inventory." Being creatures of habit, it is important
members of A.A. recognize the habits that rule his life.
decide which habits are good, and which are evil; how the
be developed, and the evil eliminated. Thus A.A. members
removing "wrongs, short comings, defects of character."
desired goal is the habit of sobriety. It is aquired only
practice, much determined action, much accentuation of the
positive and elimination of the negative.
study of the twelve suggested steps will reveal that each
required the practice of a virtue where once vice or imperfection
ruled. Thus the first step suggests humility be substituted
pride; the second, faith in God for self-conceit; the third,
in God for despair; the fourth, truthfulness for falsehood;
fifth, simplicity for duplicity; the sixth, sincerity for
the seventh, meekness for arrogance; the eighth, love of
love of self; the ninth, honesty for hypocrisy; the tenth,
fortitude for insincerity; the eleventh, prayerfulness for
godlessness; and the twelfth, love of neighbor for intolerance.
what is the secret of continued success in A.A.? I
think it depends upon the member's ability to maintain his
of awareness." He cannot afford to forget. For him,
it takes a
lifetime to be a success, just a second to suffer a relapse.
creed is:"Once an alcoholic, always an alcoholic."
His is a
sickness that can be arrested, but never cured. One drink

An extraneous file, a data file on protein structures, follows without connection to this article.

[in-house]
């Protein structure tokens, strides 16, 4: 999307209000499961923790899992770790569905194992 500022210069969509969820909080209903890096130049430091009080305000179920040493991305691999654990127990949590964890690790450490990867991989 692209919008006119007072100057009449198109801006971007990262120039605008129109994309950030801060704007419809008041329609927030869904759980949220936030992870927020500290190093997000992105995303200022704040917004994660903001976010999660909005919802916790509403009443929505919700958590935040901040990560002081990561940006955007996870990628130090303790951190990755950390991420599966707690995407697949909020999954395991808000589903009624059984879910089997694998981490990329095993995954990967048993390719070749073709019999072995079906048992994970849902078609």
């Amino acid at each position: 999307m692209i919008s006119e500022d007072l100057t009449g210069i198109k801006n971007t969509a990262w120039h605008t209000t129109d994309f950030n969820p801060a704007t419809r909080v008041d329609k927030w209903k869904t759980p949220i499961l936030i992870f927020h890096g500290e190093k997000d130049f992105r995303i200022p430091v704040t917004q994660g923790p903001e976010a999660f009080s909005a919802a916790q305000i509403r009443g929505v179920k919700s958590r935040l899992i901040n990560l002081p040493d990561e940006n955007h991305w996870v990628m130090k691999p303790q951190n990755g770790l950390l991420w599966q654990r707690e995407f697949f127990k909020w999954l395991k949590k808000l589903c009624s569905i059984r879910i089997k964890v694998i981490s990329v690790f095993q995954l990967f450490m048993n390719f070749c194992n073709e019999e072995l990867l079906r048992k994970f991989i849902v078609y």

always be too many, a thousand never enough. And this "sense
awareness" is best maintained, all A.A. members will
tell you, by
attendance at meetings; associating with other members;
the A.A. literature; applying the twelve step program to
lives twenty-four hours of every day, a day at a time.
therefore, is my viewpoint on Alcoholics Anonymous. It
is the best therapy existing today for assisting most active
alcoholics to a maintained and a happy sobriety. I hope
reasons given have been sufficiently sound to induce you
with me. If so, then my admiration and enthusiasm for this
Christlike fellowship will have won it new friends among
clergy. If so, then more alcoholics will receive the understanding
sympathy and counsel that they need from those of us who
ordained to help all men attain their eternal destiny -
happy with God forever. It is my prayer that all of you
the fellowship of Alcoholics Anonymous to assist you in
all alcoholics achieve this goal.